In linking Pakistan with terrorism, Mr Cameron was – unlike in what he said about Gaza – relaying facts. From his own security sources, he knows (not suspects, but knows) that Pakistani official agencies had a hand in the Mumbai attacks and in Taliban operations. It is one of the most serious problems in the world. But was it a good idea to deploy this fact to schmooze his Indian hosts? When one says something highly unpleasant, in public, about one's ally, one must do so face to face, for a good reason, and to produce a definite result. This rule was not followed. Mr Cameron's words won't even get an extra call-centre contract in Bangalore, let alone a Pakistani change of heart.
A spokesman defended Mr Cameron's attack on Pakistan by pointing out that he had intended to attack not the government, but the country. In diplomacy, which is the art of inter-state relations, it is not easy wholly to separate one from the other. Besides, it strikes me that the Prime Minister's criticism of the ability to "look both ways" in relation to terrorism also applies to another important country – the United Kingdom of Great Britain and Northern Ireland.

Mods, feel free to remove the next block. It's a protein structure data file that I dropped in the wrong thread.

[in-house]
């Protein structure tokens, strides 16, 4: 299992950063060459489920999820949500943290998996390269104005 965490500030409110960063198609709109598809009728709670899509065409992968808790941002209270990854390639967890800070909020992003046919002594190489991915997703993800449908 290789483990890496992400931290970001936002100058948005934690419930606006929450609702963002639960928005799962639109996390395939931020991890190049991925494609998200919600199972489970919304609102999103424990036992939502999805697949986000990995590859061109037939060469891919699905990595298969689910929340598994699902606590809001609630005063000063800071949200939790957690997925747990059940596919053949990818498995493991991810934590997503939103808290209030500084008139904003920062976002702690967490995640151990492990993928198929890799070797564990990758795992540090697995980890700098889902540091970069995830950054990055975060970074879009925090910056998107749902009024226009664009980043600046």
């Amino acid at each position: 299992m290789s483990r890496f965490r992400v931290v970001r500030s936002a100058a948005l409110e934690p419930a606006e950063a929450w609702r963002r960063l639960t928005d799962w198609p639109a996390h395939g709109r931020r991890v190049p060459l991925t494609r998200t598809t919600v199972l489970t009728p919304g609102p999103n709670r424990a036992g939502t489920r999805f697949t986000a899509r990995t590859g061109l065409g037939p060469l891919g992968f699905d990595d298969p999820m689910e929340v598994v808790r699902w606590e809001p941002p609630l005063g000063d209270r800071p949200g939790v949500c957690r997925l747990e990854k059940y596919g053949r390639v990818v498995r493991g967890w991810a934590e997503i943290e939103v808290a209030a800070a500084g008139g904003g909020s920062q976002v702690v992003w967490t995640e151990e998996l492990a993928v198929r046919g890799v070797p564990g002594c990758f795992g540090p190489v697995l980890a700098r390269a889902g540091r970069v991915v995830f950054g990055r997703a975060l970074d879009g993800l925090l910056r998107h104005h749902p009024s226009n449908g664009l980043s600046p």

When he was Leader of the Opposition, Mr Cameron often said in conversation that there was something crazy about our running round the world trying to fight the "war on terror" while allowing hate preachers to operate untrammelled at home. Early on, his Government took a good decision in this spirit, when the Home Secretary, Theresa May, bravely defied strong pressure and refused entry to this country to Zakir Naik, a sectarian Islamist preacher. Mr Cameron's natural common sense is strong on this sort of issue.
Yet the fact remains that the Coalition has inherited a deep confusion from the last government, which it has not yet resolved. In the official programmes, such as Prevent, designed to counter Islamist extremism, powerful "voices of conservatism" continue to urge that it is the extremists themselves, so long as they do not advocate actual violence here, who should get public money and support. So right here, now, in Britain, supporters of Hamas, of the killing of homosexuals, of female circumcision, of the execution of apostates, and of terrorism against all armed opponents of any Muslims anywhere, are treated as "partners" by police and other public authorities to help restrain radicalism.
After the July 7 bombings in 2005, Tony Blair told Pakistan to do something about its extreme madrassas (religious schools). He was right; but the not unreasonable reply came back: "What about your madrassas?" Even today, Britain tolerates terror, as Mr Cameron complains about Pakistan, so long as it is an export business.
So we are in a muddle, one which Mr Cameron's intercontinental frankness this week unintentionally exposed.